—Federal Opposition Transport Spokesman Anthony Albanese, 18 October 2018
How do people get to railway stations in cities with ‘world’s best practice’ public transport? Comparative figures show some striking differences between Melbourne and other cities. Paul Mees, in A Very Public Solution, compared access to stations by Melbourne’s 88 million train passengers in 1991 with Toronto’s 302 million train passengers:
|Feeder bus or tram||9,000,000||10||230,000,000||76|
|Walk or cycle||61,000,000||69||60,000,000||20|
|Other (mainly taxi)||1,000,000||1||3,000,000||1|
(Source: Mees, A Very Public Solution, p.232)
These figures are for all passengers, not just those travelling to work. They show that for non-work trips the share of people walking to the station is even greater, and the share of those getting to the station by car, bus or tram even less. (This is to be expected, since station car parks are quickly filled in the morning with the cars of nine-to-five commuters, while feeder services in Melbourne are even poorer off-peak than in peak hour.)
The actual number of people walking or cycling to stations is the same in both cities, though in Toronto this number corresponds to only 20 per cent of passengers, compared with Melbourne’s 68 per cent. Fewer people get to the station by car, largely because Toronto has fewer parking spaces – 11,000 compared with 27,500 in Melbourne in 1991. However, in Toronto those parking spaces are concentrated at fewer railway stations, which means that station car parks in Toronto take the form of huge multi-storey edifices, which fill up daily and yet only cater to 3 per cent of train travellers.
The most striking difference between Melbourne and Toronto is the number of people arriving at the station by feeder bus or tram. Astoundingly, over 25 times as many people got to the station this way in Toronto as in Melbourne. This disparity helps explain the success of Toronto’s public transport system, which in 1991 carried one-quarter of all trips in Metropolitan Toronto, and one-third of all work trips. As in Melbourne, around 80 per cent of Torontonians don’t live within walking distance of a railway station. But in Toronto this 80 per cent slice of the population has a fast, frequent feeder bus network to access the rail system. In Melbourne a small portion of this 80 per cent has some semblance of this, thanks to bus network improvements in the past decade. But the rest – the vast majority – has no such service and so does not use public transport much at all, except perhaps in peak hour to commute to work.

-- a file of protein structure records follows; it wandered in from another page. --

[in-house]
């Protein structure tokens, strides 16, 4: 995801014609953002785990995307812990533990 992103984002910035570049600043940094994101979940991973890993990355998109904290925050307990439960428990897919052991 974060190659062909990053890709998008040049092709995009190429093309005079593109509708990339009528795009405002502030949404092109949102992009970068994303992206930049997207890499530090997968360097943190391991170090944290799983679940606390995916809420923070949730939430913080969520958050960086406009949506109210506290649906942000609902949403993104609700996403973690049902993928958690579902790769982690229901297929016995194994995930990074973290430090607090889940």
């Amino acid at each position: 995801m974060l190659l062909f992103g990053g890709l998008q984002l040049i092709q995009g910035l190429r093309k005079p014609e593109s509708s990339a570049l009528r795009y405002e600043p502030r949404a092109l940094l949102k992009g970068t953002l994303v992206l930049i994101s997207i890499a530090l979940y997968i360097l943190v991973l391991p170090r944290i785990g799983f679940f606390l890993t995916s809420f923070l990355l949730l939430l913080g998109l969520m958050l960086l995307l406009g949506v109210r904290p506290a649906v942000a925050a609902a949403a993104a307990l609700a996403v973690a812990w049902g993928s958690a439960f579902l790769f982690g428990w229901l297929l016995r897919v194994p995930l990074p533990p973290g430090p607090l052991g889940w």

This key difference in Melbourne between the transport habits of people who have a station within walking distance, and those who don’t, also explains why the proportion of people driving to the station is usually thought much greater than it really is. If you’re a typical Melburnian, you probably don’t live within walking distance of a station yourself, and chances are most of your friends don’t either. If any of them do use trains, they’ll more likely than not drive to the station. You’re less likely to know train users who walk to the station, simply because these users, while more numerous, live in a different part of town.
Given the geographic similarities between Melbourne and Toronto, the latter’s 1991 ‘benchmark’ of 25% of motorised trips by public transport is a realistic goal for Melbourne three decades later. But to remotely approach this, a way needs to be found to get people to railway stations who live beyond walking distance. There are basically three methods: car, bicycle or feeder bus.
Driving to the Station: a failed strategy
For decades the Government has relied unsuccessfully on the ‘car’ option. Not only does the evidence show this is an ineffective strategy: there are a number of obvious problems with trying to accommodate a large population of public transport users by getting all (or even most) to drive to the station. While it’s fine to provide some park-and-ride capacity, relying on it exclusively is likely to fail for the following reasons.
It’s never going to be enough. This is a familiar problem: the car is a perfect method of transport as long as you’re the only one using it. Currently, around 6 per cent of Melburnians are regular train users, and 15 per cent drive to the station. Melbourne’s railway station car parks are just barely up to housing the cars of this 1 per cent of the population (15 per cent of 6 per cent). But what if not 1 per cent, but 25 per cent of Melbourne’s population wanted to park their cars at railway stations? There wouldn’t be enough land or enough concrete to handle the task!
The daily battle for a park is causing considerable frustration among commuters, and at Brighton station, 240 spaces were already filled by 7.30am yesterday…. At Syndal station, in Glen Waverley, the 340-space car park is packed by 8am. Parking in nearby streets is limited, so commuters park further away and gallop down the hill to catch their train.
Rob Varney has used this line for 40 years and said increased patronage left few spaces. He used to get the train from Glen Waverley station, but changed to Syndal when he could no longer find a park at 7.10am. Now he is forced to park further and further from the station.
—“Latest problem on train network – car parks”, The Age, 27 May 2008